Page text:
One protester killed. Then five. Suddenly, more than 40. As Iraq’s anti-government demonstrations turned bloody, a network of rights defenders and medics began documenting deaths to fill a gag order on casualty numbers.
Remarkably, the watchdog at the heart of the effort is itself a government entity: the Iraqi Human Rights Commission, created in 2012 but now facing its most important – and politically sensitive – mission yet.
When protests erupted on October 1, the first casualty report of one protester shot dead and 200 more wounded in the capital was released by the health ministry.
But as more reports came in of live rounds and alleged indiscriminate force used against protesters across Baghdad and the south, the government clammed up.
It released no further tolls, imposed an internet blackout and halted information-sharing with the commission.
“The ministries of health and interior stopped giving us numbers,” said Faysal Abdallah, a journalist by training and commission member since 2017.
“So we started going to the morgues to get numbers of dead, the hospitals to learn of the wounded and the police stations for numbers of detainees,” he told AFP.
As protests grew, the commission published statements on the rising toll, which would sometimes spike suddenly.
Those jumps, members said, reflected delays caused by the resistance they faced from hospital administrators wary of contravening official orders not to release figures.
During the government’s two-week internet blackout, the commission texted updated tolls to reporters and other monitors.
When the internet returned with restrictions on social media, the rights body circumvented the blocks again to publish numbers on Facebook and Telegram, remaining the only named source for a toll.
It pledged to file a lawsuit against the health ministry for “misleading public opinion.”
‘Impossible to Record’
The violence deployed against the initial wave of protests from October 1 to 6 sparked worldwide condemnation, and a government probe even concluded “excessive force” was used.
The inquiry, whose results were released October 22, found that 157 people were killed, mainly protesters in the capital who suffered gunshot wounds to the head or chest.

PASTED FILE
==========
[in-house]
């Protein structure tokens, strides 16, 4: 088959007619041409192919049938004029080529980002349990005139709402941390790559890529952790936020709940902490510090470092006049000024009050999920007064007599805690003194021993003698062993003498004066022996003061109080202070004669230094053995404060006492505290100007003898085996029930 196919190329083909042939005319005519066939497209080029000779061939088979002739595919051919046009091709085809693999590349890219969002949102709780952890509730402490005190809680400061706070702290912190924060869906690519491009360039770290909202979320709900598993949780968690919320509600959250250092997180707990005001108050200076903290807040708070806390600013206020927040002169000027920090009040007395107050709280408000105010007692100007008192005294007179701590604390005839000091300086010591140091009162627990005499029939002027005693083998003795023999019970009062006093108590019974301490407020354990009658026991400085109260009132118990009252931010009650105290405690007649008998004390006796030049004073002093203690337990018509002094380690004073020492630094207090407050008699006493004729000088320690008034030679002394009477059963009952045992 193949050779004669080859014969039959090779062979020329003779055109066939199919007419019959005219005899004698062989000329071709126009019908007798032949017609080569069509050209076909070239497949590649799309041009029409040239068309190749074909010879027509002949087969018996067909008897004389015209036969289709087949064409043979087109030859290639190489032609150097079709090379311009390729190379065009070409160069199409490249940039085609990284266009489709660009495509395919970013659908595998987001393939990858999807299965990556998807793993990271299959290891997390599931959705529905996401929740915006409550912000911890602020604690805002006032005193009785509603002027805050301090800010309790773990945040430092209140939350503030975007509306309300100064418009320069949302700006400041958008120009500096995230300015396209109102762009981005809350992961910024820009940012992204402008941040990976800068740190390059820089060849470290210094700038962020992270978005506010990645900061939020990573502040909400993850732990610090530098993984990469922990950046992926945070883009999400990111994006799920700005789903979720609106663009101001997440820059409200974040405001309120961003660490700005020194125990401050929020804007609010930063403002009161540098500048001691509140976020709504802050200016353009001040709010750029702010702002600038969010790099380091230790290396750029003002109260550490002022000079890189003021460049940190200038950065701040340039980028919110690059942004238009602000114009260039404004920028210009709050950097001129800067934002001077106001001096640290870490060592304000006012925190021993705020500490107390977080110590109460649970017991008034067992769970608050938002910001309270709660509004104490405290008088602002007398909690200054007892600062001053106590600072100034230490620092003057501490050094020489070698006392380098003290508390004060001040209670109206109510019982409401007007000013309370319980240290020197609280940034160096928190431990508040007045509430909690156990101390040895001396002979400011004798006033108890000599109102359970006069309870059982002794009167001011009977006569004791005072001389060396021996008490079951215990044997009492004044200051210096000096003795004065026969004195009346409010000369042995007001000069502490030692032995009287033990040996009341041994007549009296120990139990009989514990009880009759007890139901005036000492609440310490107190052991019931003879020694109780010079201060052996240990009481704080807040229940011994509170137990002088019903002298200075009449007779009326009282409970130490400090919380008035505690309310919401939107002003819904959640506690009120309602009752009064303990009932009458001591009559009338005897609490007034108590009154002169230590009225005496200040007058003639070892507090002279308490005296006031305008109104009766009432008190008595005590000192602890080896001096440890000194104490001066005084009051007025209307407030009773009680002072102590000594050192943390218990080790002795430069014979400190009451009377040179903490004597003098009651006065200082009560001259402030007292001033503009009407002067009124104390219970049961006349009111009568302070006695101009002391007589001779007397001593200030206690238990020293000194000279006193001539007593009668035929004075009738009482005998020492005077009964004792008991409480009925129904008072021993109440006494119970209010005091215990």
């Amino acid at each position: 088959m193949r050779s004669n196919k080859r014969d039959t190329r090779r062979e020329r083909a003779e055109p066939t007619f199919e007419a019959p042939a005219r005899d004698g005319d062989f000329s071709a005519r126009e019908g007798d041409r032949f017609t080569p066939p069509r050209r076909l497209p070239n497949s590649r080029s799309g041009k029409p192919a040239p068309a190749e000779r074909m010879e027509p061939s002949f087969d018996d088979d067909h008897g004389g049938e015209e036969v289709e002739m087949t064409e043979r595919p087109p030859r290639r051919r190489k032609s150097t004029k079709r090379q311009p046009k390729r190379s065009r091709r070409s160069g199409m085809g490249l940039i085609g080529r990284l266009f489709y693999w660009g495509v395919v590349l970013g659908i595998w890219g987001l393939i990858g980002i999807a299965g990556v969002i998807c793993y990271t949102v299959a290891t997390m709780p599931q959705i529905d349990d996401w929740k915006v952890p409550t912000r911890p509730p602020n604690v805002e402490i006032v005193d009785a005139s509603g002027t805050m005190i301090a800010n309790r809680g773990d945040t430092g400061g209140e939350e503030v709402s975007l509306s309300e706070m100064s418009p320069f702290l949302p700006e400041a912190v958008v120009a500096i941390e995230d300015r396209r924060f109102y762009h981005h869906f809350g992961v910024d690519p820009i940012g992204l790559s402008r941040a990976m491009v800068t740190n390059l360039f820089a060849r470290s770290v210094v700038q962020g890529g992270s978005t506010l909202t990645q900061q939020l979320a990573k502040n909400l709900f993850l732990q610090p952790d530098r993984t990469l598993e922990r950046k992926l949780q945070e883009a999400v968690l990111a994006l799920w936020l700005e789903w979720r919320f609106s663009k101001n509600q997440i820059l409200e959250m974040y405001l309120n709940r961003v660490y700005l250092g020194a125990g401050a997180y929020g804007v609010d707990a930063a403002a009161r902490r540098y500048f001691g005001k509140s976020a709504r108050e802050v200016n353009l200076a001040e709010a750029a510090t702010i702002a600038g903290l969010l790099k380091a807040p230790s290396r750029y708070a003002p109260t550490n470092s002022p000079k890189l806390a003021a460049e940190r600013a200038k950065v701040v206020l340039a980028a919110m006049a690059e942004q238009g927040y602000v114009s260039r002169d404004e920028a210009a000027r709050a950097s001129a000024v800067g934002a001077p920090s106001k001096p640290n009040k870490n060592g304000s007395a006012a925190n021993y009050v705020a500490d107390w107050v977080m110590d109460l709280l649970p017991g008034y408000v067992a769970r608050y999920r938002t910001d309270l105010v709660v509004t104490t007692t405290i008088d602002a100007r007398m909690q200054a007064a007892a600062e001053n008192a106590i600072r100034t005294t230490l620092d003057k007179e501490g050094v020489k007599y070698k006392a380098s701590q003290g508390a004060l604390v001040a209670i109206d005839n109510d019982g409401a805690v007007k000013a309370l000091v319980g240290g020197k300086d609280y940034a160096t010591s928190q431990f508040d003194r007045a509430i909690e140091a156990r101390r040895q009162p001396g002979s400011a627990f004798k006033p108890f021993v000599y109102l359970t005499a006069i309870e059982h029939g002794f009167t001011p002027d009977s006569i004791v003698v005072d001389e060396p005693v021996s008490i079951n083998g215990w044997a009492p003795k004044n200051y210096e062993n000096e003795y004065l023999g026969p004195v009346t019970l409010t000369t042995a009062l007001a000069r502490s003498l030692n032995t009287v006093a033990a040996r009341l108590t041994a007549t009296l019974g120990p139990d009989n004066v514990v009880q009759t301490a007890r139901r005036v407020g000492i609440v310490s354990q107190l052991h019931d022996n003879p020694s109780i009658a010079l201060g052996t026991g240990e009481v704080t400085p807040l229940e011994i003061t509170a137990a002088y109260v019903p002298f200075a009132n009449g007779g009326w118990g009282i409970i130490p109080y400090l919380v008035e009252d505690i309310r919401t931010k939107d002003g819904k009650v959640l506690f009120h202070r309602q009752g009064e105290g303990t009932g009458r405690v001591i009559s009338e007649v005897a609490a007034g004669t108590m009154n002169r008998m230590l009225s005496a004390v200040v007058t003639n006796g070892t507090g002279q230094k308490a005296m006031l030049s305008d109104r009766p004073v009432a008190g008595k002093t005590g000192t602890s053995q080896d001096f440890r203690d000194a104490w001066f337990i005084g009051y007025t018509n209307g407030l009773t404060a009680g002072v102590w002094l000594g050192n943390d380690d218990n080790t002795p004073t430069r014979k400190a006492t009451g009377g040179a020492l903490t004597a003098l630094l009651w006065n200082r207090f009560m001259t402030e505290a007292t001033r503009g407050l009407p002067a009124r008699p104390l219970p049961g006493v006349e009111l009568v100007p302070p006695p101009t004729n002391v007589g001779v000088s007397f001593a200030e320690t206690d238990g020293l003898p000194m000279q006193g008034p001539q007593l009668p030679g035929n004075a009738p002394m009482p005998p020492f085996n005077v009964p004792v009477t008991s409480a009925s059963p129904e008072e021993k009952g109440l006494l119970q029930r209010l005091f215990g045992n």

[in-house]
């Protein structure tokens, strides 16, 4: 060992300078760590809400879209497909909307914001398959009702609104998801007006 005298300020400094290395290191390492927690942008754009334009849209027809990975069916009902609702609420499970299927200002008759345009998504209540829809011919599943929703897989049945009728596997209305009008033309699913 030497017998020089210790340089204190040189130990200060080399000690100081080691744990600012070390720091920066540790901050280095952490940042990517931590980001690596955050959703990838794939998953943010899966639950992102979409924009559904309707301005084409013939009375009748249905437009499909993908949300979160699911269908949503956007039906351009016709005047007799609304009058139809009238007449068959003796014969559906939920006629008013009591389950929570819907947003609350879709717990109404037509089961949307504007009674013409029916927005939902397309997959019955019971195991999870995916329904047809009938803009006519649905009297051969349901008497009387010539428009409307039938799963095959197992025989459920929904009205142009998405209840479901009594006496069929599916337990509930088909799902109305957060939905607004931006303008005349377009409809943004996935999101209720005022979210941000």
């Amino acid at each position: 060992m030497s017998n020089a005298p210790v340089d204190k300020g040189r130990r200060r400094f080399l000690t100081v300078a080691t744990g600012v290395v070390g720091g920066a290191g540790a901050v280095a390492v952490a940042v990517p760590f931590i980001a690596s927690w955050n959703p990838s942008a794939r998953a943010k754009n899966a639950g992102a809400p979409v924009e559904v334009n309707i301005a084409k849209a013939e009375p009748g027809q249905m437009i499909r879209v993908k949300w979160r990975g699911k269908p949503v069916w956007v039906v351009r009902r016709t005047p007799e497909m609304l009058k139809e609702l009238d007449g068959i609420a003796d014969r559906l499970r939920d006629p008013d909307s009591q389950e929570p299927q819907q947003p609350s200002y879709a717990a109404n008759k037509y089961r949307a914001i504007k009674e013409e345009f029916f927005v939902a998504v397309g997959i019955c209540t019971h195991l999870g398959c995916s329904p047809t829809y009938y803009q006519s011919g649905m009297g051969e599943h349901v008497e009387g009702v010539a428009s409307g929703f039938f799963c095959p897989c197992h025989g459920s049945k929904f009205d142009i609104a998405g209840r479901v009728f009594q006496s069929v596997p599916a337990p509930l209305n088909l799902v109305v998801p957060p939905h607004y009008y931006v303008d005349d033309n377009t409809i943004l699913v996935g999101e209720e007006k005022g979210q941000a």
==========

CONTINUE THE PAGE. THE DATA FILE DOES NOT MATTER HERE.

A United Nations report published the same day said it encountered difficulties in its own investigation because public hospitals had been “restricted” from sharing statistics with outside organizations, including the U.N.
Indeed, several medics in Baghdad and the south declined to talk to AFP about the subject, citing “instructions.”
Others spoke anonymously and said they faced not only a gag order, but restrictions by security forces within the hospitals themselves.
One doctor in the capital, who asked his place of work not be named, said security forces ordered ambulances not to pick up wounded protesters for several hours on October 4.
“I’m sure the total death toll is much higher than the official numbers,” the doctor said.
The commission has also recorded dozens of arrests by security forces in hospitals.
Witnesses told AFP they had seen armed men recording the names and identifying information of patients in Baghdad hospitals, particularly if they were seeking treatment for tear gas or bullet wounds.
“Many people came in with gunshot wounds but just asked to be bandaged and discharged because they were afraid of being arrested,” a second medic in Baghdad said.
“That makes it impossible for us to record the number of wounded properly,” he added.
‘No One’s Talking’
Protests resumed on October 24, with the commission documenting 100 deaths, mostly demonstrators, since then.
Gathering reliable tolls has only become more difficult, with the most demonstrative case in the holy city of Karbala in the south.
Clashes broke out there on October 28 between protesters and security forces, with AFP’s correspondent reporting heavy gunfire near the provincial headquarters.
The governor and security forces said no one had died in the incident, but medical sources provided varied numbers.
Karbala’s forensics department said one 24-year-old male was killed, while a doctor there reported three dead had arrived at his hospital alone.
“The forensics department has strict orders. No one’s talking,” the doctor said.
Even the commission struggled to confirm a toll beyond the death reported by Karbala’s forensics chief amid fears it was being boxed out.
“We used to work on cold cases, old violations. But these are different – these need a rapid response,” said member Ali Bayati, a doctor.
The body was formed by parliamentary decree and is funded by the government, putting them in a precarious spot.
Bayati said commission members had been assaulted, wounded and warned to stop.
“I’ve gotten many threats from unknown numbers that call and say what we’re doing is unacceptable,” he told AFP.
But Bayati said the commission’s unique position also meant it could mediate between the Iraqi government and the protesters demanding its collapse.
“We could create that bridge. But will the government allow that?” he said.
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